One of the main reasons austerity is being imposed on the general public is precisely to free up funds for foreign interventions.
We don’t have, it seems, enough money for all tower blocks in the country to be fitted with sprinklers and for adequate fire safety measures to be in place, but we do have enough to set fire to a series of secular Middle East countries that the Western elites and the endless war lobby want ‘regime-changed’.
Just compare the very modest sums that would have ensured the safety of the mainly working-class inhabitants of Grenfell Tower with how much the British government has squandered on wars against ‘target states’ in recent years. The London Fire Brigades Union tweeted that ‘Nobody has ever died in a fire in the UK in a property with an effective fire sprinkler system fitted’.
The cost of fitting Grenfell Tower with sprinklers has been put at around £200,000 by the industry’s trade body. £200,000 to protect 600 people’s lives? Nah, too expensive, mate, in neoliberal/neoconservative Britain. We’ve got other more ‘important’ things to spend our money on – like backing anti-Assad ‘rebels’ in Syria, which in 2013 alone the UK government proudly announced would receive £13.2m from the taxpayer.
The shocking truth is that public safety at home has been sacrificed for the pursuance of neocon objectives abroad.
Looking at the national picture, there are an estimated 4,000 tower blocks in the UK without sprinkler systems. By my math that means it would cost around £800m to make all of them safe. If that seems a hefty amount, then put that figure alongside the £37bn the war in Afghanistan has cost British taxpayers up to May 2013 – a sum equivalent to £2,000 per household.
Or the £205bn to renew and maintain Trident, which, in the words of journalist Peter Hitchens (a conservative, not a leftist), “protects us from an enemy we don’t have in a war which ended 26 years ago.”
Then there is the issue of cladding. The decision to clad the building was taken, at least in part, to improve the view of wealthier neighbors. There was a choice of two types of cladding – one flammable- and the other fire-resistant. The fire-resistant one was £2 per meter more expensive. And guess which one was chosen? Yup, the flammable one.
It was revealed this week that the private firm that fitted the flammable cladding for £2.6m in 2016 put £2.5m into tax schemes before part of the company went bust.
Back in the pre-neoliberal, neoconservative era, refurbishments would have been done ‘in-house’ by the council. But Thatcherism changed all that. Local authorities have seen their funding from central government cut and have opted out of a wide range of activities they once carried out. Outsourcing has become an obsession, which makes it oh-so-easy to pass the blame on to someone else when things go wrong. Which they often do.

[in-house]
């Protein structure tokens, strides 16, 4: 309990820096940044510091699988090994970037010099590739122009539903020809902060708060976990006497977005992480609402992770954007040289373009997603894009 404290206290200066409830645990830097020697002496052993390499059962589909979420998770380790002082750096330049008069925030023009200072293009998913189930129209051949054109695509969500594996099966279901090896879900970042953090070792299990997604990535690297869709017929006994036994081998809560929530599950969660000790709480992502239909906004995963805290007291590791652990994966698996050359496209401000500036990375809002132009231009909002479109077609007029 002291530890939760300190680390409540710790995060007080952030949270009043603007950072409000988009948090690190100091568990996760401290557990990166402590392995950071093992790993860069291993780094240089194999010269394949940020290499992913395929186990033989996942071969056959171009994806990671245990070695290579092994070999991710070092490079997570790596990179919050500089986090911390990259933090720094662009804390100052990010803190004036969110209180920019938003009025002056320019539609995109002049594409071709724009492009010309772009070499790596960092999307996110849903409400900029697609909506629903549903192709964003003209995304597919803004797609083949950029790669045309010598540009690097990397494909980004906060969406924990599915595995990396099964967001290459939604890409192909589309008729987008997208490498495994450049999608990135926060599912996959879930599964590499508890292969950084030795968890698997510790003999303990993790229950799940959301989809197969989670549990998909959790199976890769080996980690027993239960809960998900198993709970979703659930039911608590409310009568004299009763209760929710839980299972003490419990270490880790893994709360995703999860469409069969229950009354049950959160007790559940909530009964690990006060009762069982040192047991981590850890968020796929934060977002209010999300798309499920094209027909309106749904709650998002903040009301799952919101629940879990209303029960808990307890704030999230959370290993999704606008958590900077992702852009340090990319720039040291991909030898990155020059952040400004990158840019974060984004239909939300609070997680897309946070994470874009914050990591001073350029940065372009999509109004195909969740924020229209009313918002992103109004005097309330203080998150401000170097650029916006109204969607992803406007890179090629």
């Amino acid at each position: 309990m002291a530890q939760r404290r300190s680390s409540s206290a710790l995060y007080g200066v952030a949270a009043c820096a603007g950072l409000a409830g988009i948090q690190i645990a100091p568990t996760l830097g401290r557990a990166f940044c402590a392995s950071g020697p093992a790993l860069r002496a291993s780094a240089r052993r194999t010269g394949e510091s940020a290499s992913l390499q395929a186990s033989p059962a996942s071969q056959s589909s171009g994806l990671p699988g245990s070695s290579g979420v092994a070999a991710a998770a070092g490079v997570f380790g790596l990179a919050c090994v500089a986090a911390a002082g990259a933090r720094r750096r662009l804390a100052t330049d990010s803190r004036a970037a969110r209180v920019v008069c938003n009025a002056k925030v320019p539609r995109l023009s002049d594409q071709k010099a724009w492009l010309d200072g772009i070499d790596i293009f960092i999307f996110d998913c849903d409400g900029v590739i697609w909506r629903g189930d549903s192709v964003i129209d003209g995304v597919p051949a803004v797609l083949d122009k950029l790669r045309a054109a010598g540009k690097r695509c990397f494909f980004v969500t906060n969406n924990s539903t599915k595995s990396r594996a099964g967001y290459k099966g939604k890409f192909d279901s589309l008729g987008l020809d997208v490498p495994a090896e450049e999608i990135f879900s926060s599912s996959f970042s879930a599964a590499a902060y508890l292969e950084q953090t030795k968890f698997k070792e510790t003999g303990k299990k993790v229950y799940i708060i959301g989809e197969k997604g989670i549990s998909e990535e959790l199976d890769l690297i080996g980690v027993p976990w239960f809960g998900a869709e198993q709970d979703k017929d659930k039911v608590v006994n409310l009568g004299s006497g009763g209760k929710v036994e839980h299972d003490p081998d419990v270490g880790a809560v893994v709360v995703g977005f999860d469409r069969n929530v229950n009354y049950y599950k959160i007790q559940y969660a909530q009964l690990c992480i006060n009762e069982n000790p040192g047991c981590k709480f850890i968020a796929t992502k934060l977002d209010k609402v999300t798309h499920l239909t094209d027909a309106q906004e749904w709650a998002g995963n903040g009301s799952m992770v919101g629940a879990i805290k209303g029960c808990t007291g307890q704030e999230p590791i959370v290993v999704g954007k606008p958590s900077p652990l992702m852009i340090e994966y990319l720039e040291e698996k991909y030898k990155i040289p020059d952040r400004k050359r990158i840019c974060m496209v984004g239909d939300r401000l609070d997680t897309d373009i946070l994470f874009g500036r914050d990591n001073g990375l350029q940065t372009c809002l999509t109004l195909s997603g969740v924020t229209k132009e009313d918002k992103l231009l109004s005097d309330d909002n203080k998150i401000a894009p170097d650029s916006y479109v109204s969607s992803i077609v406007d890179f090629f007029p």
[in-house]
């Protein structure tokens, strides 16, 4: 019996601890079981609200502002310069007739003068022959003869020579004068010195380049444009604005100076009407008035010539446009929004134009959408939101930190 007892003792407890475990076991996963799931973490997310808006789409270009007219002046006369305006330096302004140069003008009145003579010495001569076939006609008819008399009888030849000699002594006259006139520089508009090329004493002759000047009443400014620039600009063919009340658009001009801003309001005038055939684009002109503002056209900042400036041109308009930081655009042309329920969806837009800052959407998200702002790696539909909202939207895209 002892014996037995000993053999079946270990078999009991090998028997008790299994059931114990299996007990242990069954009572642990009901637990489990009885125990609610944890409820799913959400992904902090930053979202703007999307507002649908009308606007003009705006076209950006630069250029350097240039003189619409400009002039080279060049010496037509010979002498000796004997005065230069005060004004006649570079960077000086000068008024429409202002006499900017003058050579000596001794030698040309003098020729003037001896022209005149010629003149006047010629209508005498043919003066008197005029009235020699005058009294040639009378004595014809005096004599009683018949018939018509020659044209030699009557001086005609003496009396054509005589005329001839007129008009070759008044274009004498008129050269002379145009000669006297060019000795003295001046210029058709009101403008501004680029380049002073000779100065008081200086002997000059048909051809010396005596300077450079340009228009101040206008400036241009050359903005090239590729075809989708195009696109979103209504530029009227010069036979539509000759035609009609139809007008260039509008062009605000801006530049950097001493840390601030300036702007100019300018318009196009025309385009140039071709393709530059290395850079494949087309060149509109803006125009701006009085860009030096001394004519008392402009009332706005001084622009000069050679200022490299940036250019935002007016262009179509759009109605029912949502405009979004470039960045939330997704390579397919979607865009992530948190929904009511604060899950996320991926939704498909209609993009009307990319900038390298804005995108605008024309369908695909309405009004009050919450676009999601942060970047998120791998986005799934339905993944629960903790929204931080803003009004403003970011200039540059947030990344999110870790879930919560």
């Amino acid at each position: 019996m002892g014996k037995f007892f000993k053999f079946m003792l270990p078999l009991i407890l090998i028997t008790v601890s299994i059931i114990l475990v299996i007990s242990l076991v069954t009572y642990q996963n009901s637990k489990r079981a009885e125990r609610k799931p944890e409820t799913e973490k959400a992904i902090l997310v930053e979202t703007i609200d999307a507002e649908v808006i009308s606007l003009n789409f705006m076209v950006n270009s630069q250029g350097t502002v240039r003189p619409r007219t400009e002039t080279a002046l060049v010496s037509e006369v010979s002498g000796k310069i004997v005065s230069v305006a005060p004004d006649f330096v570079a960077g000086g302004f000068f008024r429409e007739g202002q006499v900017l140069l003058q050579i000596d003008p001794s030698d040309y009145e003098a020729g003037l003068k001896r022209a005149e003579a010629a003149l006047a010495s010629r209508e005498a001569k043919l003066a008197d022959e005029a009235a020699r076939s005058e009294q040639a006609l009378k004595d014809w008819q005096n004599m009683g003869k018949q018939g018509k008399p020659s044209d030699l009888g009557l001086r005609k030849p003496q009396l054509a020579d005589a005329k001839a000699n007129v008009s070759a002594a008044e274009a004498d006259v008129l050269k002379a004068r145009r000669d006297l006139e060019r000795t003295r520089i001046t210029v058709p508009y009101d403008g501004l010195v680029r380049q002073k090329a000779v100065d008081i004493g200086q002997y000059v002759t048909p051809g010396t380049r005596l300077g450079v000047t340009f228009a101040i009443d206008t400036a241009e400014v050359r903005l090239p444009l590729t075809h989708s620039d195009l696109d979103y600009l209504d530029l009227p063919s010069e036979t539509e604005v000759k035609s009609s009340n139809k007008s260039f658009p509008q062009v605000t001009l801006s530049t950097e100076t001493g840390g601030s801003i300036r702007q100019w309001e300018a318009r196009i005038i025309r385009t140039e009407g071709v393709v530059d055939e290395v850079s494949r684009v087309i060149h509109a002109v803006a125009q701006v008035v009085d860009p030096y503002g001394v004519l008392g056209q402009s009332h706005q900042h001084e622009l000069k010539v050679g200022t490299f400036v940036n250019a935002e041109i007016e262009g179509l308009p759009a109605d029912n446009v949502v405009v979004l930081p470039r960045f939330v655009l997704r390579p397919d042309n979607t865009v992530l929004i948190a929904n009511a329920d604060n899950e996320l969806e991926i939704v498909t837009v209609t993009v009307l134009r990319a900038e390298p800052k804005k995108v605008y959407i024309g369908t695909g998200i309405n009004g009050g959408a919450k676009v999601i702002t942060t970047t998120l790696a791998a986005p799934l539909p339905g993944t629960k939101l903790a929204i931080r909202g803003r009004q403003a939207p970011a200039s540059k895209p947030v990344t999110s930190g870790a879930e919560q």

Tory-controlled Kensington and Chelsea Council handed over the running of its housing stock to Kensington and Chelsea Tenant Management Organization (KCTMO). KCTMO commissioned a French-owned firm to manage the Grenfell Tower refurbishment project.
KCTMO then signed an £8.6m contract with a private company named Rydon (who made a profit of £14.3m last year) to carry out the work. Rydon then sub-contracted another firm, Harley Facades, to install the cladding. Harley got the insulation for their panels from another firm, who in turn are owned by a French company. The Reynobond cladding used was made by another company in America.
Confused? You’re not the only one. When a director of Rydon was asked in a television interview which cladding was used he couldn’t give an answer.
Another major scandal is the closure of fire stations. Back in 1975, a social-democratic era where public money was spent on things the public really needed (how radical was that!), there were 114 fire stations in London and 546 fire-fighting vehicles. The respective numbers today are 103 and 157, for a city whose population has grown from 7.3m in 1975 to around 8.6m today.
In January 2014, no fewer than 10 fire stations in the capital were closed due to ‘budget cuts’.
When the then Mayor Boris Johnson was challenged about these closures in the London Assembly, his thoughtful, measured response to his interlocutor was, ‘Oh, get stuffed’.